As for the reaction of the international community, EU Representation in Ukraine called on the Ukrainian government to restore the legislation cancelled by the Court as soon as possible. Moreover, the Presidents of the Venice Commission and GRECO sent a joint letter to Ukraine’s parliament. Both urged the parliament to find a way out of the crisis without drastic measures to compromise the Constitutional Court. They stated that terminating the mandates of constitutional justices would mean egregious interference with judicial independence and might have negative and long-standing consequences for the rule of law in Ukraine. Curious enough, the international expert community is more conscious about rule of law sentiment than domestic civil society agents.
Finding a way out
As the constitutional crisis unfolds, it is clear that only the Verkhovna Rada can take a legitimate decision. In this regard, the President and the parliamentarians put forward some options ranging from drastic to a more lenient one in order to find a way out of the crisis. As for the President’s call to sack constitutional justices from incumbent positions, even though such a decision might appeal to some segments of civil society disappointed with the major reversal in the anti-corruption realm, it seems that compromising the judicial branch further will not go through parliament.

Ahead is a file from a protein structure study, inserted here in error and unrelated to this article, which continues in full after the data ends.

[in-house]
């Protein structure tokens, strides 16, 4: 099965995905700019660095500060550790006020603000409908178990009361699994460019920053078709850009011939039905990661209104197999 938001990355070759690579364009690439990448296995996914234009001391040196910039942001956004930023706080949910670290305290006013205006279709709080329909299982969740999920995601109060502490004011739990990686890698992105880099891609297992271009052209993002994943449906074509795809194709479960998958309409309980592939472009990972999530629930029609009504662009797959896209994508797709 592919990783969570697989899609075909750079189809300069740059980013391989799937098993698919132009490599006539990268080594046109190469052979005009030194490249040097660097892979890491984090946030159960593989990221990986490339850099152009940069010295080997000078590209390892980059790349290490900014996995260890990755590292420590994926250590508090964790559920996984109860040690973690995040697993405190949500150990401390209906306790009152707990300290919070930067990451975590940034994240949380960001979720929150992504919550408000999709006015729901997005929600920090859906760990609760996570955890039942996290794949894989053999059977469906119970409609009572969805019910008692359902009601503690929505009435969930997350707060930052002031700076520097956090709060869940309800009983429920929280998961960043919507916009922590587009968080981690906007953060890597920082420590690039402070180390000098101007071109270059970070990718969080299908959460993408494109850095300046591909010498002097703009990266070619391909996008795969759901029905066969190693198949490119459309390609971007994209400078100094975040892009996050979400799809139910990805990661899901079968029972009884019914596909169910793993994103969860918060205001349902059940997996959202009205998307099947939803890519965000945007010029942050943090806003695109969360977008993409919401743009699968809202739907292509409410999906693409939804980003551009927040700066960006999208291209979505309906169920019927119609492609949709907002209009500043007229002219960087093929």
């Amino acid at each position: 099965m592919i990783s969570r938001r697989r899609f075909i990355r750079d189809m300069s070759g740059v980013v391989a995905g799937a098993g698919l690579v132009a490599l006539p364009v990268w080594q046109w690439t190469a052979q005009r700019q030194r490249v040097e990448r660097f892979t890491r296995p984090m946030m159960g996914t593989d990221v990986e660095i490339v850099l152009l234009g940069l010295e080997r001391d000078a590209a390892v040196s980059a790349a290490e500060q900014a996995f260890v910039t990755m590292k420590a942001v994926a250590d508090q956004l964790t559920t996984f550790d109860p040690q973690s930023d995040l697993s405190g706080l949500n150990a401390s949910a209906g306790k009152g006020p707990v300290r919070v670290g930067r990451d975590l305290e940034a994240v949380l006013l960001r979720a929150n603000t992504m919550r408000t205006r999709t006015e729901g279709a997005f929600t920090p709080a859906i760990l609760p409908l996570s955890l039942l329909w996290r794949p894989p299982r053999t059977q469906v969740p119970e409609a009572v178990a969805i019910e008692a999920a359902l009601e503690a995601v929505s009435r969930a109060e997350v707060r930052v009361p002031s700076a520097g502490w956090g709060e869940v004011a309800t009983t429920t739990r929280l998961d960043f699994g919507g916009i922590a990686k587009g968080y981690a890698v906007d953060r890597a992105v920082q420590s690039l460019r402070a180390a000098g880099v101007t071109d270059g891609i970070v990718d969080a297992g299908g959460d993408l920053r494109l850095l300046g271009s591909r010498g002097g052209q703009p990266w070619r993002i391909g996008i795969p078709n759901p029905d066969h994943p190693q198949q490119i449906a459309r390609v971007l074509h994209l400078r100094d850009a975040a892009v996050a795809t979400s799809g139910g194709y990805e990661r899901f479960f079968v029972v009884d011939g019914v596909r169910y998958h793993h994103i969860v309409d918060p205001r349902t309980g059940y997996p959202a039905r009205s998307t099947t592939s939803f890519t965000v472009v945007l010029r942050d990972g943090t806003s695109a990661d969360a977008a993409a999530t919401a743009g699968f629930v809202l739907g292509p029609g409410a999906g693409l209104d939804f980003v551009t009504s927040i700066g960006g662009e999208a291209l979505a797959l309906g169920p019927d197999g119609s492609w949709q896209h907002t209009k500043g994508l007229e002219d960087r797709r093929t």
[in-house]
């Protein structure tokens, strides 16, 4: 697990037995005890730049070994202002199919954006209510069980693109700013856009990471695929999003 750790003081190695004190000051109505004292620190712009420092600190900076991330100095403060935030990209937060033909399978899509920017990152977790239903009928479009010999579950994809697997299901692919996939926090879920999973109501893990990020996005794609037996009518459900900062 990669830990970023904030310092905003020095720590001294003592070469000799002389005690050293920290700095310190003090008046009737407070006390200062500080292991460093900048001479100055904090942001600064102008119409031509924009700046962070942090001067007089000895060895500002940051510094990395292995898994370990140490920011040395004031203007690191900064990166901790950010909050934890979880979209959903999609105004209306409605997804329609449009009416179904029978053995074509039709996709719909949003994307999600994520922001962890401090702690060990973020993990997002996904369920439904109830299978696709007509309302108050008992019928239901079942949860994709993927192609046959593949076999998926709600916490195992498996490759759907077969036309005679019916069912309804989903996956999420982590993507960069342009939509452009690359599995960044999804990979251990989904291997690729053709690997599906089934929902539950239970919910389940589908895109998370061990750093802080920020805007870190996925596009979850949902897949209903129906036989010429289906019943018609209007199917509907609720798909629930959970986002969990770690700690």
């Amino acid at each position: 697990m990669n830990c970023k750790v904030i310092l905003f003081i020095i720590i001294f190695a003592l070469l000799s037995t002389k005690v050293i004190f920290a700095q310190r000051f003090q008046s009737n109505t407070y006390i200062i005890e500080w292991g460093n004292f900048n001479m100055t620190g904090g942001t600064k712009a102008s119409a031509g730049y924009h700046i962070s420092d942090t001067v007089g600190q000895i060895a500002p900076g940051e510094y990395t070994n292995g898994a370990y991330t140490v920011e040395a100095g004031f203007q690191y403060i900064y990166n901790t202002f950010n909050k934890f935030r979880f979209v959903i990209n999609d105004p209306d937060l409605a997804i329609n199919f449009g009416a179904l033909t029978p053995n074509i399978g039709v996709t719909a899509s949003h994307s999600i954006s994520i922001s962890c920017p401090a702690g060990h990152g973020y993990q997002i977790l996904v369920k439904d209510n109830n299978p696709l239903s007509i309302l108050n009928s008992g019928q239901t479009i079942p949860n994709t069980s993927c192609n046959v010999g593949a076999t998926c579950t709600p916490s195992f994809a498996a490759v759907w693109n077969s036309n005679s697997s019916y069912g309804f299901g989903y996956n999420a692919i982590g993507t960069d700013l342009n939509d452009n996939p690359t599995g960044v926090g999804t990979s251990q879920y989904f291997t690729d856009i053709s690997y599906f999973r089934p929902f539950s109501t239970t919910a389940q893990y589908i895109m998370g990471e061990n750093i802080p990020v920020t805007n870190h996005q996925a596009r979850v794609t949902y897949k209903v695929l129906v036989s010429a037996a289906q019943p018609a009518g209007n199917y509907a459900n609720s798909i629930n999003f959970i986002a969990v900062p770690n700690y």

The same holds for the idea to block the work of the Court by raising the requirements for a quorum. Following the president’s outcry, a group of MPs submitted a draft of the law offering to raise a quorum requirement for the Court from 12 to 17 justices. As there are currently 15 incumbent justices out of 18 envisaged by the law, this would effectively block the Court from taking any decision at all. In any case, at time of writing this text, four constitutional justices refused to participate in the Court’s proceedings thus blocking constitutional adjudication from happening. The justices in question are Serhy Holovatiy (appointed in 2018), Oleg Pervomayskiy (2018), Viktor Kolesnik (2016) and Vasyl Lemak (2018). All these justices are Poroshenko-era appointees, all of them voted against the decision on the anti-corruption reform and wrote dissenting opinions. The refusal of the justices to take part in the work means that the Great Chamber of the Court cannot convene and issue decisions on the constitutionality of ordinary laws at this point.